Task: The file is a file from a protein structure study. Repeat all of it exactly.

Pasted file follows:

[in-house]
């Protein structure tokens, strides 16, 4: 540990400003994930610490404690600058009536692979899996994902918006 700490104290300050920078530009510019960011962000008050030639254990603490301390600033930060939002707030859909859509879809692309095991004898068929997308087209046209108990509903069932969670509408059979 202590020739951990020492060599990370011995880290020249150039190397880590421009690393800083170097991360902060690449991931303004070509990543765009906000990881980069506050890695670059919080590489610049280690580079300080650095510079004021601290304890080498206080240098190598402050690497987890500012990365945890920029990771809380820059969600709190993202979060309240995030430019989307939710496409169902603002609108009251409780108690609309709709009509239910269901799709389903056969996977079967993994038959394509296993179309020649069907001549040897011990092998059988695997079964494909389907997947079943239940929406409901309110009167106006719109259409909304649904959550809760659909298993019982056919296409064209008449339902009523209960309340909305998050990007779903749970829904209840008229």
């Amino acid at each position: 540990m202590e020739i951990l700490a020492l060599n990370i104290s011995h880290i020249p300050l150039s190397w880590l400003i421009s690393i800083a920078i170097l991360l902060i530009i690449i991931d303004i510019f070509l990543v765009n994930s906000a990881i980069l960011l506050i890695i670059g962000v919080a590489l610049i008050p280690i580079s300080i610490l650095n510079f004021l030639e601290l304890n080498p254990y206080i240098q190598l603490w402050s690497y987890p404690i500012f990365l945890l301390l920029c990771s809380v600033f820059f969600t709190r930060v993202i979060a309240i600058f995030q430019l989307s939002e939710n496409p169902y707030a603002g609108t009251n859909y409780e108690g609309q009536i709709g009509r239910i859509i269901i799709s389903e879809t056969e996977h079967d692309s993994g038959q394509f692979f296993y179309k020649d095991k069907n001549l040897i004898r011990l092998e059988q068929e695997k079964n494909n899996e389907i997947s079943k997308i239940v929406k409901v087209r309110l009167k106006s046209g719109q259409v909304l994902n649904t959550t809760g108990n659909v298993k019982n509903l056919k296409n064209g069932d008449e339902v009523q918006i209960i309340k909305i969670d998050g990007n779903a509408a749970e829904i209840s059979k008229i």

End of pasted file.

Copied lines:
[in-house]
């Protein structure tokens, strides 16, 4: 540990400003994930610490404690600058009536692979899996994902918006 700490104290300050920078530009510019960011962000008050030639254990603490301390600033930060939002707030859909859509879809692309095991004898068929997308087209046209108990509903069932969670509408059979 202590020739951990020492060599990370011995880290020249150039190397880590421009690393800083170097991360902060690449991931303004070509990543765009906000990881980069506050890695670059919080590489610049280690580079300080650095510079004021601290304890080498206080240098190598402050690497987890500012990365945890920029990771809380820059969600709190993202979060309240995030430019989307939710496409169902603002609108009251409780108690609309709709009509239910269901799709389903056969996977079967993994038959394509296993179309020649069907001549040897011990092998059988695997079964494909389907997947079943239940929406409901309110009167106006719109259409909304649904959550809760659909298993019982056919296409064209008449339902009523209960309340909305998050990007779903749970829904209840008229």
């Amino acid at each position: 540990m202590e020739i951990l700490a020492l060599n990370i104290s011995h880290i020249p300050l150039s190397w880590l400003i421009s690393i800083a920078i170097l991360l902060i530009i690449i991931d303004i510019f070509l990543v765009n994930s906000a990881i980069l960011l506050i890695i670059g962000v919080a590489l610049i008050p280690i580079s300080i610490l650095n510079f004021l030639e601290l304890n080498p254990y206080i240098q190598l603490w402050s690497y987890p404690i500012f990365l945890l301390l920029c990771s809380v600033f820059f969600t709190r930060v993202i979060a309240i600058f995030q430019l989307s939002e939710n496409p169902y707030a603002g609108t009251n859909y409780e108690g609309q009536i709709g009509r239910i859509i269901i799709s389903e879809t056969e996977h079967d692309s993994g038959q394509f692979f296993y179309k020649d095991k069907n001549l040897i004898r011990l092998e059988q068929e695997k079964n494909n899996e389907i997947s079943k997308i239940v929406k409901v087209r309110l009167k106006s046209g719109q259409v909304l994902n649904t959550t809760g108990n659909v298993k019982n509903l056919k296409n064209g069932d008449e339902v009523q918006i209960i309340k909305i969670d998050g990007n779903a509408a749970e829904i209840s059979k008229i």